Working with the business world is a way to show the impact of research. It has been our ambition to make scent culture research relevant for business from the outset. This post features a few milestones (i.e. industry workshops, management education) demonstrating how this is going forward.
The use of scent contributes to branding and ultimately drives sales. This is common wisdom. And at the same time it is exactly this common wisdom that actually triggers harsh criticism: “This is manipulation”. Thus, proponents as well as opponents of scent marketing argue along a simple cause and effect logic. In this context, our research experience connects empirical scrutiny to broader cultural studies. In fact, we have been developing an alternative approach that focuses on the innovative potential of the sense of smell. This broader approach looks at the customer experience with an integrated framework in mind and mobilizes the potential of the sense of smell. What are some key elements:
Products are multi-sensory and olfactory artifacts. And by the same token, it is not the service script but the overall multi-sensory experience that counts. What is the opportunity here? Well, if we think of a product as a multi-sensory artifact we analyze the multi-sensory potential and derive new products and services from this analysis. Along these lines we have recently discussed the car as an olfactory artifact and identified products and services derived from its multi-sensory potential.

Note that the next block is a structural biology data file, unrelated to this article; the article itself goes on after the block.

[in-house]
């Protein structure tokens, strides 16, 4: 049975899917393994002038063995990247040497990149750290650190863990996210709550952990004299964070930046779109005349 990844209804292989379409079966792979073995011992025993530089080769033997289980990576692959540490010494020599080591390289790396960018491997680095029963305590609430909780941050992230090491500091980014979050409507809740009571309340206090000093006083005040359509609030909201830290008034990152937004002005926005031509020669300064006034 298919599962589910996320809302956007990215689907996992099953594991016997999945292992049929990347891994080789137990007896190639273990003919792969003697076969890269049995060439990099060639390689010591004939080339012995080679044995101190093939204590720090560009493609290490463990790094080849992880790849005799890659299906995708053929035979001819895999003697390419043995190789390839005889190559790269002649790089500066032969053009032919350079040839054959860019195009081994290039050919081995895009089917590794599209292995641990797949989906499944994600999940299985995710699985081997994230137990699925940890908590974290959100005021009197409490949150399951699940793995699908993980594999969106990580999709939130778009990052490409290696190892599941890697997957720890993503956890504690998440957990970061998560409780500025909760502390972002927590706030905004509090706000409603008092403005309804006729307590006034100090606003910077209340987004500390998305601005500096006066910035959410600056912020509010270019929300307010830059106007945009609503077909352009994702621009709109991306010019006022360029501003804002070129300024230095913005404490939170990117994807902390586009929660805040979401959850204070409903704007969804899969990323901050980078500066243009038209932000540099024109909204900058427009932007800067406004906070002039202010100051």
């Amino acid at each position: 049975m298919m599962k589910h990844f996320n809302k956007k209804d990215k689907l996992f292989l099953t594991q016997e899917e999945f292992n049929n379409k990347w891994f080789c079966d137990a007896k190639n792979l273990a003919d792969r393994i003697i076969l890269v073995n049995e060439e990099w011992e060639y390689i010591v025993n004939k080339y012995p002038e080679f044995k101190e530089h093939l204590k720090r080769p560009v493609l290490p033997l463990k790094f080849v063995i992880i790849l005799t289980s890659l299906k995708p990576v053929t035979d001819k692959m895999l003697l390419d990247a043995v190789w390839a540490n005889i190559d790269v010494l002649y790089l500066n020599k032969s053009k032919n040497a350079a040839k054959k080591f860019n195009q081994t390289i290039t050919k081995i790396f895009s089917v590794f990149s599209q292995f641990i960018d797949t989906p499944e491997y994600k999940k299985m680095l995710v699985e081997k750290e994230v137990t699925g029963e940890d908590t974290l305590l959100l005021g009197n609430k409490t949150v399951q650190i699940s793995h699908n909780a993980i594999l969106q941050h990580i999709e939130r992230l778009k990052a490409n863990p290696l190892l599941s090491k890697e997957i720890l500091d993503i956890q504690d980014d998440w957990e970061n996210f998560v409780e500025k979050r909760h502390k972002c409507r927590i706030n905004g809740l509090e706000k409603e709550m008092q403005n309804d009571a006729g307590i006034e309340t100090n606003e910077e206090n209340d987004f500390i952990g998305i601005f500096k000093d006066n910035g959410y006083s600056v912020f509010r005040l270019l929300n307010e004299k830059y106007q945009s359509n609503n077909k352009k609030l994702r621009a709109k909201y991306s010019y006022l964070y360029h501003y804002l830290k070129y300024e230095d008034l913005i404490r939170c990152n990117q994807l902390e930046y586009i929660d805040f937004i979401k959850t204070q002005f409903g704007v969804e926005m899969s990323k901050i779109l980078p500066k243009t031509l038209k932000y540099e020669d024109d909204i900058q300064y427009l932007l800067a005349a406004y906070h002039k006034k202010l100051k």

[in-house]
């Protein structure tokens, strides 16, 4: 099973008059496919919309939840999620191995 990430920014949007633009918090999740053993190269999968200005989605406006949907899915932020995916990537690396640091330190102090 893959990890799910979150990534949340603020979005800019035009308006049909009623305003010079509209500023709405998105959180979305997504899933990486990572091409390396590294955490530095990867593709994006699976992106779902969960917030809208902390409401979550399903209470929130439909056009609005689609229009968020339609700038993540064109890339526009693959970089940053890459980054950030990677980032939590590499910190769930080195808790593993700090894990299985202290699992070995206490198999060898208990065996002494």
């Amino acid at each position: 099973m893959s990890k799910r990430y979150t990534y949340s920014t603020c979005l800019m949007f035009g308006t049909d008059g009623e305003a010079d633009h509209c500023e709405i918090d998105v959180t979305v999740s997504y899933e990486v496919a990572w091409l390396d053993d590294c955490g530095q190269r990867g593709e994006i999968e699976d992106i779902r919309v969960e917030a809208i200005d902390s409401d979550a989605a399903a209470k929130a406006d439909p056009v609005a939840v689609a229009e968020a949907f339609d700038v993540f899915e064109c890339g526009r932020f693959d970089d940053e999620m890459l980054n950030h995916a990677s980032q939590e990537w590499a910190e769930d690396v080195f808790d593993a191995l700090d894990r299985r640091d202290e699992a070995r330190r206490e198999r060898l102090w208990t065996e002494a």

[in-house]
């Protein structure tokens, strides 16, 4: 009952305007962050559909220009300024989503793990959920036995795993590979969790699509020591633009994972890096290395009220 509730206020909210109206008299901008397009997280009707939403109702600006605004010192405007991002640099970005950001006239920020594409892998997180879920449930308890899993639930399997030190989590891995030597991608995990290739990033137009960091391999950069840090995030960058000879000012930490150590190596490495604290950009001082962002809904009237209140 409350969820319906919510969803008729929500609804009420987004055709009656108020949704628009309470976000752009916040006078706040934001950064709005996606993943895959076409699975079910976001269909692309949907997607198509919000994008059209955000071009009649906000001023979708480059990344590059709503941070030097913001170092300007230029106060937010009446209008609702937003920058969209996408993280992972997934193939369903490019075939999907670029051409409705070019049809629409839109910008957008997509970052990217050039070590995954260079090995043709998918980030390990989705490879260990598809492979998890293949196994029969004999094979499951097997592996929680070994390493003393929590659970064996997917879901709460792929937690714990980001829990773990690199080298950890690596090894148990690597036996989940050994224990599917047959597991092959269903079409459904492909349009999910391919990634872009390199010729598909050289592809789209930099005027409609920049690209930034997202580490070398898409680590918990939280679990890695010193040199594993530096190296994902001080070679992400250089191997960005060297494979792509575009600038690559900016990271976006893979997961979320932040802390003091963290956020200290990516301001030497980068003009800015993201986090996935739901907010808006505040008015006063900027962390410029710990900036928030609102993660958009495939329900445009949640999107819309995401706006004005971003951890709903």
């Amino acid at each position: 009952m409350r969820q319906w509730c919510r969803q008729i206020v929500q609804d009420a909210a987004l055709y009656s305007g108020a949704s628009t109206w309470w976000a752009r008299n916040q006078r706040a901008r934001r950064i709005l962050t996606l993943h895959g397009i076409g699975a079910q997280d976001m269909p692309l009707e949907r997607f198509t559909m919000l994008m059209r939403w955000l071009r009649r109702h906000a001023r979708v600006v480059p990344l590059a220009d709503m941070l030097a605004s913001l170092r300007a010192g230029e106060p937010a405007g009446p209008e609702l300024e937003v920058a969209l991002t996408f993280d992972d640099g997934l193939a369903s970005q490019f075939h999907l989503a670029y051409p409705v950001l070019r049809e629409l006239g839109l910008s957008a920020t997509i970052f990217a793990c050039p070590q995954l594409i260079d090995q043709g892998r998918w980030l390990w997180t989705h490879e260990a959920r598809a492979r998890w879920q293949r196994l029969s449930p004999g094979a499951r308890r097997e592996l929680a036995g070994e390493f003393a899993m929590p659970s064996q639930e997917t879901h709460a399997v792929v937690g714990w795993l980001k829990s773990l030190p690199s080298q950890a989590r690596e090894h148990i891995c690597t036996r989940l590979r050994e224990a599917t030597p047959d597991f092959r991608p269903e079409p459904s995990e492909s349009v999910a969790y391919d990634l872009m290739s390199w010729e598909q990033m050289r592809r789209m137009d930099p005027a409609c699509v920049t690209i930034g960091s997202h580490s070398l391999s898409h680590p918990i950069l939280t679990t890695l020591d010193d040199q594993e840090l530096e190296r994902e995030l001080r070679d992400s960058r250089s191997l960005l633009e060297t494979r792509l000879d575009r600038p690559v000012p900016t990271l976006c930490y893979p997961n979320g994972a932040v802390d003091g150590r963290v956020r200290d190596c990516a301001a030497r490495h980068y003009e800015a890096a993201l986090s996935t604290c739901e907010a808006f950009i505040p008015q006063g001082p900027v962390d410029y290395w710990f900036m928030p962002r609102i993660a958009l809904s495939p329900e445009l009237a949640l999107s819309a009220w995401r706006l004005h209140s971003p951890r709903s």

Olfactory notes are another element. Olfactory note are not just out there to show a simple cause and effect. Instead, olfactory notes carry cultural meanings and follow trajectories through cultural history. Along the journey the meaning of an olfactory note is continuously negotiated. And this is an opportunity for all sorts of of marketing activities as well. What might have been despised on the fringes can be acceptable tomorrow. Just think about the odors of tobacco consumption.
By now insiders might realize that our approach is very much in line with contemporary consumer culture theory And we are happy that we have been developing this approach in continuous dialogue with practitioners.
Scent culture business roadmap
Yesterday, we had the chance to contribute to the executive education program at Bern University of Applied Sciences. In fact, we ran a full day with the CAS Advanced Business Studies in Bern. After a sequence of inputs and exercises the participants used the scent culture business roadmap to work on their own case. And next week, we are running a workshop with a major automotive company to help them develop new solutions as well. Management education as well as business workshops are not meant to be documented on the internet. But we thought it is worth mentioning as well.